I have gone through a heap of books; Gandhi's own spoken and written material has filled 90 volumes. The experience has been both stimulating and draining. To manv authors I owe a debt; to mention each of them is not possible. I shall, however, be failing in my duty if I do not pay my homage to D.G. Tendulkar for his magnum opus - the eight-volume biography, Mahatma. The author has culled -into it everything that Gandhi said and did. His has been a remarkable achievement. I gained equally from the works of Pyarelal, the Secretary of Gandhi; in The Early Phase and the two volumes of The Last Phase, the author captured most ably and lucidly the currents and crosscurrents of politics that his master had to pass through.

I studied the selected volumes of the Collected Works of Mahatma Gandhi, published by the Government of India, The Transfer of Power volumes published by the British Government, and Mahatma Gandhi: Source material of the freedom struggle of India, published by the Government of Maharashtra. The reprint of Gandhi - for 21st Century, edited by Anand T. Hingorani and recently published in 24 volumes by Bharatiya Vidya Bhavan in a handy and handsome edition, were of great help to me. The other books that were useful to me, I have included in the Bibliography.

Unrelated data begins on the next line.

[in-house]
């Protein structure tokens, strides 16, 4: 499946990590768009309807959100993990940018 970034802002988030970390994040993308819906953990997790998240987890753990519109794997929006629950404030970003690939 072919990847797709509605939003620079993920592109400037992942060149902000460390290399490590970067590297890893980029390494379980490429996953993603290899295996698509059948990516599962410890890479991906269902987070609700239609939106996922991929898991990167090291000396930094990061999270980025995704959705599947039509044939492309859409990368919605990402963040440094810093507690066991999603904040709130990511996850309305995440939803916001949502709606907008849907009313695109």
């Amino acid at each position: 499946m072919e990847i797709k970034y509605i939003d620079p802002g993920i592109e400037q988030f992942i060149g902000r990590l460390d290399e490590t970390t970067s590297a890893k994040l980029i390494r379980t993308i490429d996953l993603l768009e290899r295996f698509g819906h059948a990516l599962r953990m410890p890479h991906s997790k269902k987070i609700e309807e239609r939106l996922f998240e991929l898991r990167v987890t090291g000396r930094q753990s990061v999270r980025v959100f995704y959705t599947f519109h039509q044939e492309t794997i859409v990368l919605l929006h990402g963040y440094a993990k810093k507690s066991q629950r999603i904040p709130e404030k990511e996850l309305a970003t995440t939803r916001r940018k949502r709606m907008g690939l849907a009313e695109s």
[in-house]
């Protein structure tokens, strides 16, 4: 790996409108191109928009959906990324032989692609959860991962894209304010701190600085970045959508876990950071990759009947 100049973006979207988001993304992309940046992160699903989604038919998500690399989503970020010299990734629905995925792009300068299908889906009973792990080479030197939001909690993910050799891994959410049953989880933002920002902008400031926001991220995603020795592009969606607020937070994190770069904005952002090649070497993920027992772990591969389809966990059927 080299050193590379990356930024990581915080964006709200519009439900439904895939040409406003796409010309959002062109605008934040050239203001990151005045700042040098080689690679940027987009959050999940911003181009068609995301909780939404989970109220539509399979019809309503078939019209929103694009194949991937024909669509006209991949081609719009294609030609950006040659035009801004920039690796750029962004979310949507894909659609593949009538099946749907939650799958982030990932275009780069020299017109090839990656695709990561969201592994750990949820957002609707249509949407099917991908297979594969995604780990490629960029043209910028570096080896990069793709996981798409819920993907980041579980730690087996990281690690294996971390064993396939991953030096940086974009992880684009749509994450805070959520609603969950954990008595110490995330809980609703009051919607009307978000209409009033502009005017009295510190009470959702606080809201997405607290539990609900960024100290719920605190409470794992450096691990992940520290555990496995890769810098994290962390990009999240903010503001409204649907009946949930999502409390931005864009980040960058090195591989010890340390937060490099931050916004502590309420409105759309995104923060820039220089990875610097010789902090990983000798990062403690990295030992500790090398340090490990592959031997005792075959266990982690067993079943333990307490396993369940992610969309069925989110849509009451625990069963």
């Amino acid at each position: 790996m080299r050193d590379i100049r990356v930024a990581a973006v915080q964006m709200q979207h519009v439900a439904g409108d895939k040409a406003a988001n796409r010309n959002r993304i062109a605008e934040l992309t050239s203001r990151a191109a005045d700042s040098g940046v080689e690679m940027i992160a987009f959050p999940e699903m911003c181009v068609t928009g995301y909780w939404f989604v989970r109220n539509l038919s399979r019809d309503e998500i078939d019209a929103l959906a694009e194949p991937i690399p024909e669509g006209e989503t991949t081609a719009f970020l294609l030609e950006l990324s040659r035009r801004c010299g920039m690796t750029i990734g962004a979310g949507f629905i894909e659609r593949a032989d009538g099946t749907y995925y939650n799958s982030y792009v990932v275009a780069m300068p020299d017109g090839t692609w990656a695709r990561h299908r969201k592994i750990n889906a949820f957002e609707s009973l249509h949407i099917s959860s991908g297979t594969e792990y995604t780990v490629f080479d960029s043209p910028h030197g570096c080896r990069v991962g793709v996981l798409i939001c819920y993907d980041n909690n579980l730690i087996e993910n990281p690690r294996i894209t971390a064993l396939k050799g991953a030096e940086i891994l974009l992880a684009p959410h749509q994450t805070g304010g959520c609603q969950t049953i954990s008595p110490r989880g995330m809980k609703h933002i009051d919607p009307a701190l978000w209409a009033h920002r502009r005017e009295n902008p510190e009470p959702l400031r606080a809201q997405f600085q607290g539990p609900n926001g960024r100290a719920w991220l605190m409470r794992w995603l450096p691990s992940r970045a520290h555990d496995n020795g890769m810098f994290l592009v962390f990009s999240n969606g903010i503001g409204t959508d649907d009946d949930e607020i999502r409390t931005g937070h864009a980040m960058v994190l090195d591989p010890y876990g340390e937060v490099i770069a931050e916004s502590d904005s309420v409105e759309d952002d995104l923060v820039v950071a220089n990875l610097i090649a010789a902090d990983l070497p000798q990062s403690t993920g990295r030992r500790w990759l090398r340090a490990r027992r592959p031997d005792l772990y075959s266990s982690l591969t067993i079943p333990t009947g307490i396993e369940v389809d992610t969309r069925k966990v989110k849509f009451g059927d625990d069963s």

Dr. P.c. Alexander, presently the Governor of Maharashtra, has the unique reputation of managing with distinction both the administrative set-up and the intellectual arena. He has command on the written as well as the spoken word. However, his excellence as an administrator which he has demonstrated with such abundance in the various prestigious positions that he has adorned, has alas overshadowed the depth and richness of his scholarship. Last year, while releasing my book, The Price of Partition, he referred to my wife Fatma's contribution to my writing. He said her literary sensitivity, artistic insight and long editorial experience in The Times of India group of newspapers and periodicals has enabled her to turn my books into "chiselled products". I accept his verdict whole-heartedly. My present work owes no less to her editorial sledgehammer. Can a husband ever thank his wife enough especially when she has been his comrade in every venture for almost forty years? I cannot.

Contents

Dedicationv
Prefacevii
IEarly Stirrings1
IIMantra of Satyagraha16
IIIReturn to India34
IVNon-Cooperation Movement45
VCollapse of the United Front58
VIDespair and Hope75
VIIConstitutional Encounters.92
VIIITo London with Love109
IXIntegration of Hinduism123
XFacing New Challenges141
XIThreat of Disintegration158
XIIQuit India Movement177
XIIILast Desperate Attempt198
XIVTowards Partition220
XVThe Tragic End237
XVIWhat is the Truth?257
Notes277
Bibliography287
Index296

Gandhi and The Break-Up of India

Item Code:
NAE656
Cover:
Hardcover
Edition:
1999
ISBN:
8172761287
Language:
English
Size:
8.5 inch x 5.5 inch
Pages:
322 (26 B/W Illustrations)
Other Details:
Weight of the Book: 500 gms
Price:
$30.00   Shipping Free
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About the Book